There’s an interactive you-be-the-journalist game at the Newseum in Washington, D.C. in which you race against another team to pull together the front page of a newspaper by answering sticky questions about what’s ethical and what’s not.
I’m thinking about this game because I’m thinking about the controversial police photo of pop artist Rihanna that leaked two days ago. The searingly tight shot shows Rihanna’s face with welts and bruises that were made, it’s widely speculated, at the hands of R&B star Chris Brown the night before the Grammy Awards.
As with a lot of news these days, I first learned about Rihanna’s beating through Twitter, and when TMZ.com posted its prize photo, I learned about that through Twitter as well, when someone I follow tweeted the link to TMZ.com.
This case offers a striking reminder about how little we need an interactive game at the Newseum to play a journalist, because social media lets us do that in countless ways large and small every day. In the past, the public at large would scrutinize a decision by a media outlet on whether to show the photo. Now, we are faced with a similar dilemma ourselves as we decide whether to tweet, retweet, use a Facebook status update or write a blog post to link to or embed such a controversial photograph.
Gawker addressed the journalistic ethical gray area by outing the publications that ran the photo (outlets that included Gawker), calling the photo a “media ethics lightning rod.” What about the rest of us? Shouldn’t this also be a social media question? I didn’t tweet or retweet the photo, and I’m not linking to it anywhere here — which means I can’t link to TMZ.com at all, since the photo is still on its homepage. But does that matter? I looked at the photo the second I saw that tweet — and if I had read a news story that didn’t publish the photo or include a link, I would have Googled it.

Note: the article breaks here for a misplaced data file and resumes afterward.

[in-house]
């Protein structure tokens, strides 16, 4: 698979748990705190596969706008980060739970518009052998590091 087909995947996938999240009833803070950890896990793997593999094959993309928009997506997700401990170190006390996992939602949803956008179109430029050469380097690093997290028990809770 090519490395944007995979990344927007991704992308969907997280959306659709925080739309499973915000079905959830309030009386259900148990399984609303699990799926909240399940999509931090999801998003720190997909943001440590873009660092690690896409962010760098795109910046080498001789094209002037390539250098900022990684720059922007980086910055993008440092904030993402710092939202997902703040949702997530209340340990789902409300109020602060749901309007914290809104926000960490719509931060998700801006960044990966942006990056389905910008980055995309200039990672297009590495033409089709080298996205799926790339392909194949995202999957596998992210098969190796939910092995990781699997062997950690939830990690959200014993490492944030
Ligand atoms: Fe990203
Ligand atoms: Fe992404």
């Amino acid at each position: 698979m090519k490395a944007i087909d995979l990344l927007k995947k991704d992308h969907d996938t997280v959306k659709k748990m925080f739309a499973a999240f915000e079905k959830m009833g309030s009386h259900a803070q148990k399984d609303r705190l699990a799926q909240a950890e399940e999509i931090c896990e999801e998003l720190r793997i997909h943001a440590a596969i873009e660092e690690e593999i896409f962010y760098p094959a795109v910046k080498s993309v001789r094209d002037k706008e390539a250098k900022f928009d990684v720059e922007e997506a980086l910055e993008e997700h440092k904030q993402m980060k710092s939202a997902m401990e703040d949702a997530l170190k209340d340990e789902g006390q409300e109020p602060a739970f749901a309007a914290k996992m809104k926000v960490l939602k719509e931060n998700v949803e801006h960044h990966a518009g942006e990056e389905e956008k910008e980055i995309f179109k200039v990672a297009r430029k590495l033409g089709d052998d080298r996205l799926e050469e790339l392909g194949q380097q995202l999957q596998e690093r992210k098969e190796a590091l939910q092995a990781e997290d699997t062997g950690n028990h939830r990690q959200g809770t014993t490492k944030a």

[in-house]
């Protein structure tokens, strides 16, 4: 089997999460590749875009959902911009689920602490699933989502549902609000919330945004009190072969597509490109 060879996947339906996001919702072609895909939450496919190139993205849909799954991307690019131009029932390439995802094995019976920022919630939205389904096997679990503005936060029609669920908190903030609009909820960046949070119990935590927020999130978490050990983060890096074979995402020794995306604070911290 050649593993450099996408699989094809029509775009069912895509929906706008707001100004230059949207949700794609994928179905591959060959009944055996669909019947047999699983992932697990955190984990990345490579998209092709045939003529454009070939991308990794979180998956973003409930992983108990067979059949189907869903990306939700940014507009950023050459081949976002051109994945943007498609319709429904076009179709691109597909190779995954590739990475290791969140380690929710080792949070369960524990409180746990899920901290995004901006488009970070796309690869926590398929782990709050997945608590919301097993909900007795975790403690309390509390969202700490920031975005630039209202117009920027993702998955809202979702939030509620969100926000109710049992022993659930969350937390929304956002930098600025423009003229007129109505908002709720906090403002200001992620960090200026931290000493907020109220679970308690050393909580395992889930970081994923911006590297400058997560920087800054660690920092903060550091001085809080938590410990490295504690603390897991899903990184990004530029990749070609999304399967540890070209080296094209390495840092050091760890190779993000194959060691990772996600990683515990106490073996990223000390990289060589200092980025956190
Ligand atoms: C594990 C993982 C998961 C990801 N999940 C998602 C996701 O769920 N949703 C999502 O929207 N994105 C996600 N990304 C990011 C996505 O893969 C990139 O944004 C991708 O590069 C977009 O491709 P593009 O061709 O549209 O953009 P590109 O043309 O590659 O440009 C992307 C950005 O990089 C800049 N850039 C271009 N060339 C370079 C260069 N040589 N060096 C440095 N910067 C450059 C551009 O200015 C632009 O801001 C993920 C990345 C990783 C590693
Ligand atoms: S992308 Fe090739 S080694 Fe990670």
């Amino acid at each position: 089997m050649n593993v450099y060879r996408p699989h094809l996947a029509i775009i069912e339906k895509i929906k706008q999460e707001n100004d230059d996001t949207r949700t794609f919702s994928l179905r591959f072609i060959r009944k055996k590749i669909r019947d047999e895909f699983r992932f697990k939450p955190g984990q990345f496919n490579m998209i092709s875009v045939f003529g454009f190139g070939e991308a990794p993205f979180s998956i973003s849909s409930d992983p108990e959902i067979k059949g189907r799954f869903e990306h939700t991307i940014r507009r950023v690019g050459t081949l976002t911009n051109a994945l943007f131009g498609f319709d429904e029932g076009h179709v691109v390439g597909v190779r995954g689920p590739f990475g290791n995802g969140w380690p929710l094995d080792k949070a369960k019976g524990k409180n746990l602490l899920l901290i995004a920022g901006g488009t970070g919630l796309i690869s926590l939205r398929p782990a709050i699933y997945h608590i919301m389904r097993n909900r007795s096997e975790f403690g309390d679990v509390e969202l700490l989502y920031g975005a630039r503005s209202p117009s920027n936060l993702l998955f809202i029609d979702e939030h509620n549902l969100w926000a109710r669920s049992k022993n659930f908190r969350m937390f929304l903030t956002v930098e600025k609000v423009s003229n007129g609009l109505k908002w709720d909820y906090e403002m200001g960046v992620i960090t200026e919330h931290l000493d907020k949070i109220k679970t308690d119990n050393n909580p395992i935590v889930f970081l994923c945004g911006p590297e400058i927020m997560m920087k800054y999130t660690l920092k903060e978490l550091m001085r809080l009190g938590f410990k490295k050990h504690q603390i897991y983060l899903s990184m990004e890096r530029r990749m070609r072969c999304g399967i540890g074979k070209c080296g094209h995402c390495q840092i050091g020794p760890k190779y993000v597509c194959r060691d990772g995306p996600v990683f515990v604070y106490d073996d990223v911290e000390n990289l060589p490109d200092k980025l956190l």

I think it’s also interesting to note that this was not the only controversial image that made headlines this week. The New York Post ran an editorial cartoon that appeared to compare President Obama to a chimp shot dead by police. I was at home sick for three days this week so I watched a lot of cable news shows, and it seems that just about every show invited guests on to talk about the issue — and rightly so. The publication of the Rihanna photo, though obviously widely covered, received far less critical attention. I didn’t see guests brought on to weigh in on the controversy, and I think it was a missed opportunity to discuss domestic violence and how media outlets handle — or avoid — the issue. Were we more interested in seeing this red-hot celebrity exposed in such a vulnerable position than we were in what made a man think he had the right to do that to her?
Earlier this week, a friend of mine tweeted this of the Rihanna story:
I’m really getting tired of intelligent men I know saying, ‘I wonder what RiRi did to set him off like that.’
That’s the kind of honest discussion we need around domestic violence (and MTV News does a fine job getting into it here). It would be nice to see more of it on national media outlets, but if we don’t see enough there, the power of social media is that we can make sure it happens ourselves.
Photo credit: Gawker.com